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Autumn Color to Dazzle in Your Garden  

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The LuEsther T. Mertz Library 
The New York Botanical Garden
2900 Southern Blvd.
Bronx, NY 10458


Noteworthy Books on Autumn Garden Color

Cover Art
Fallscaping - Rob Cardillo (Photographer); Nancy J. Ondra (Text by); Stephanie Cohen (Text by)
Call Number: SB423.4 .O53 2007
ISBN: 9781580176811
Publication Date: 2007-09-12

Cover Art
Fall Foliage - Charles W. G. Smith; Frank S. Kaczmarek (Photographer)
Call Number: QK110 .S62 2005
ISBN: 0762727888
Publication Date: 2005-09-01


Autumn Color to Dazzle in Your Garden


The native American Indians have a tale that in the autumn the Great Bear (the Big Dipper constellation) was killed. His blood dripped down from the heavens and colored many of the leaves red. While the meat of the bear was cooking, the fat dripped out from the fire and colored other leaves yellow.

Nowadays, we talk about pigments and shorter, cooler days when we discuss the seasonal change. During the fall, chlorophyll, the main player in spring and summer (the substance that makes the leaves nice and green), takes back stage to yellow carotenoids and red anthocyanins.

Leaves are in the business of making food. They take water from the ground (through their roots), carbon dioxide from the air and with the energy from the sun, they create glucose (a sugar). Chrolophyll facilitates this process called photosynthesis which manufactures the sugars (food) for the tree.

As days get shorter the trees start preparing for winter. Many plants stop making food in the fall and begin to shut down for the winter. As the production of chlorophyll slows down, other colors in the leaves come to the fore. Yellow pigments that have always existed in the leaf become more prominent. You will notice that yellow pigments tend to stay the same year after year, while reds and purples vary in their intensity and depend on seasonal factors. Why is this?

Red and violet pigments are formed when sugars become trapped in the leaves. During sunny days sugars are produced in the leaves. In the cool fall nights, the veins in the leaves close up and prevent the sugars from moving into the tree. This excess of sugar encourages the production of anthocyanins.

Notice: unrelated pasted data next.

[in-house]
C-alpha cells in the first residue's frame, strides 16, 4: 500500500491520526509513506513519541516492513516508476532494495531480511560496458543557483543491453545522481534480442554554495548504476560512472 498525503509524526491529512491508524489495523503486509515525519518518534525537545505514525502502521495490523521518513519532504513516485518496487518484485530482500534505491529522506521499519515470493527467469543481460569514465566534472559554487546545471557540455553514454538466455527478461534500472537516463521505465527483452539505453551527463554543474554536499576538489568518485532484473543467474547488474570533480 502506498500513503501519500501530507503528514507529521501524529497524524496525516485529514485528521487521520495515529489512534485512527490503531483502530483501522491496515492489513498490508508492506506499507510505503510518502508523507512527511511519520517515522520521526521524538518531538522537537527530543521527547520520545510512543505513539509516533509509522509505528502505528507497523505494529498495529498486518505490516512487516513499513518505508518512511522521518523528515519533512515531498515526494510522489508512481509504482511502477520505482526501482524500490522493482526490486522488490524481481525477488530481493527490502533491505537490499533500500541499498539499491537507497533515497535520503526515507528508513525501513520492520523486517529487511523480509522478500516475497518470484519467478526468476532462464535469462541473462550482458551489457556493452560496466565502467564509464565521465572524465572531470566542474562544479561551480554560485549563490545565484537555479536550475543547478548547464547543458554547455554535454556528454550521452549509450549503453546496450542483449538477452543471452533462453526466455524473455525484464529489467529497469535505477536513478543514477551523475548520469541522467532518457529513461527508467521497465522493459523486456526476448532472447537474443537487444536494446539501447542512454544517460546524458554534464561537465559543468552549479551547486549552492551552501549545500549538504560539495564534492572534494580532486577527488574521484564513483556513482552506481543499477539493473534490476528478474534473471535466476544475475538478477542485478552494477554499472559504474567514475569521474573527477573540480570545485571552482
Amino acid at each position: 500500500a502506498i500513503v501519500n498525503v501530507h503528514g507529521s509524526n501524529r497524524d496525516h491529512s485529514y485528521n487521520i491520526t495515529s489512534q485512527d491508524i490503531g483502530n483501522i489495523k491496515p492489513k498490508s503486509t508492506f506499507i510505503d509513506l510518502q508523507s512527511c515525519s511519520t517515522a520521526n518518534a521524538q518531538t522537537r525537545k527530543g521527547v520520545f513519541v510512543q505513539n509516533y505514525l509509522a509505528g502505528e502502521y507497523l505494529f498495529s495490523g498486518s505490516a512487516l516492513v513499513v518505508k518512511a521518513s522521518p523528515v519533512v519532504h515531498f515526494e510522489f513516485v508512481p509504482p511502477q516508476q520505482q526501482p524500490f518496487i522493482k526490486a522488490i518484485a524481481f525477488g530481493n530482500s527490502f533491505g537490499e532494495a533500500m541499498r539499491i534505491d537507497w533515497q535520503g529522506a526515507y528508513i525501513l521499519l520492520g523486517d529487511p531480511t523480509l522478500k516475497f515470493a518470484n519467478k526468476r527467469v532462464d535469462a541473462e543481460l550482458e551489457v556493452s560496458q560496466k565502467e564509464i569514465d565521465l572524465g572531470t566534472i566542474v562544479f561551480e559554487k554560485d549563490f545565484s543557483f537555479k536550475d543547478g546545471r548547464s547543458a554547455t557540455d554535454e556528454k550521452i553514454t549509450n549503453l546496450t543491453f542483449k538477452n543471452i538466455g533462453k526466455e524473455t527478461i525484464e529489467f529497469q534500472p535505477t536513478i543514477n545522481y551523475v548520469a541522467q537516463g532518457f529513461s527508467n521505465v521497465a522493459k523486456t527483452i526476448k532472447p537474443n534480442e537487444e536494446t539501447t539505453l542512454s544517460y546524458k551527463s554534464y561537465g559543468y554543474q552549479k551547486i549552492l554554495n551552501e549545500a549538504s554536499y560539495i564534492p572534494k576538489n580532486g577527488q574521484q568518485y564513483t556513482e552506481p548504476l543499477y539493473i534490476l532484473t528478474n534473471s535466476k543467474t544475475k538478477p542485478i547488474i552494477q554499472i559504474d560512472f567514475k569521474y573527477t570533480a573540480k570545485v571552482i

What then is the recipe for good fall color?  In the spring there needs to be plenty of precipitation for the formation of big healthy leaves; in the fall bright, sunny days and cool nights.

Most woody plants and herbaceous perennials go dormant during the winter time. (Evergreens slow down, but do not go dormant.) Autumn is the time when many plants shed their leaves and shut down for the season. Leaves become damaged over time from weather, insects and disease - this seasonal cycle is an important part of the plant's maintenance and rejuvenation process.

As the leaves fall to the ground they decay, and are incorporated into the soil as organic matter. Insects, bacteria and fungi that help break down the organic matter depend on leaves for food and shelter. Nutrients go back into the soil to be reused by further generations of trees. This process is an important part of the forest's ecosystem. Nature teaches us how to recycle. The autumn display is a wonderful celebration and a vibrant announcement of this process.


Trees: Yellow Foliage

Carya     hickory
Betula  birch
Fagus  beech
Ginkgo    ginkgo                   
Liriodendron  tulip tree
Acer saccharinum  silver maple
Acer saccharum  sugar maple               
Acer palmatum  Japanese maple

 Trees: Red Foliage

Cornus  dogwood                  
Oxydendrum  sourwood
Liquidamber  sweetgum
Acer rubrum  red maple
Nyssa sylvatica  blackgum
Quercus rubra  Northern red oak
Acer saccharum  sugar maple
Acer palmatum  Japanese maple

Shrubs: Yellow foliage

Lindera  spicebush
Hamamelis  witch-hazel                  
Clethra  summersweet
Calycanthus  allspice
Aesculus parviflora  bottlebrush buckeye

 Shrubs: Red foliage

Aronia arbutifolia red chokeberry
Disanthus disanthus
Hydrangea quercifolia oakleaf hydrangea
Rosa rugosa                                                  rugosa rose
Rhus sumac
Vaccinium blueberry
Rhododendron vaseyi           pinkshell azalea
Itea virginica Virginia sweetspire
Viburnum virburnum - particularly mapleleaf, doublefile and arrowood
Cornus sericea red-osier dogwood

Shrubs: Orange/Red Foliage

Fothergilla fothergilla
Spiraea spirea - particularly thunberg spirea
Enkianthus campanlatus red-vein enkianthus
Rhododendron calendulaceum flame azalea

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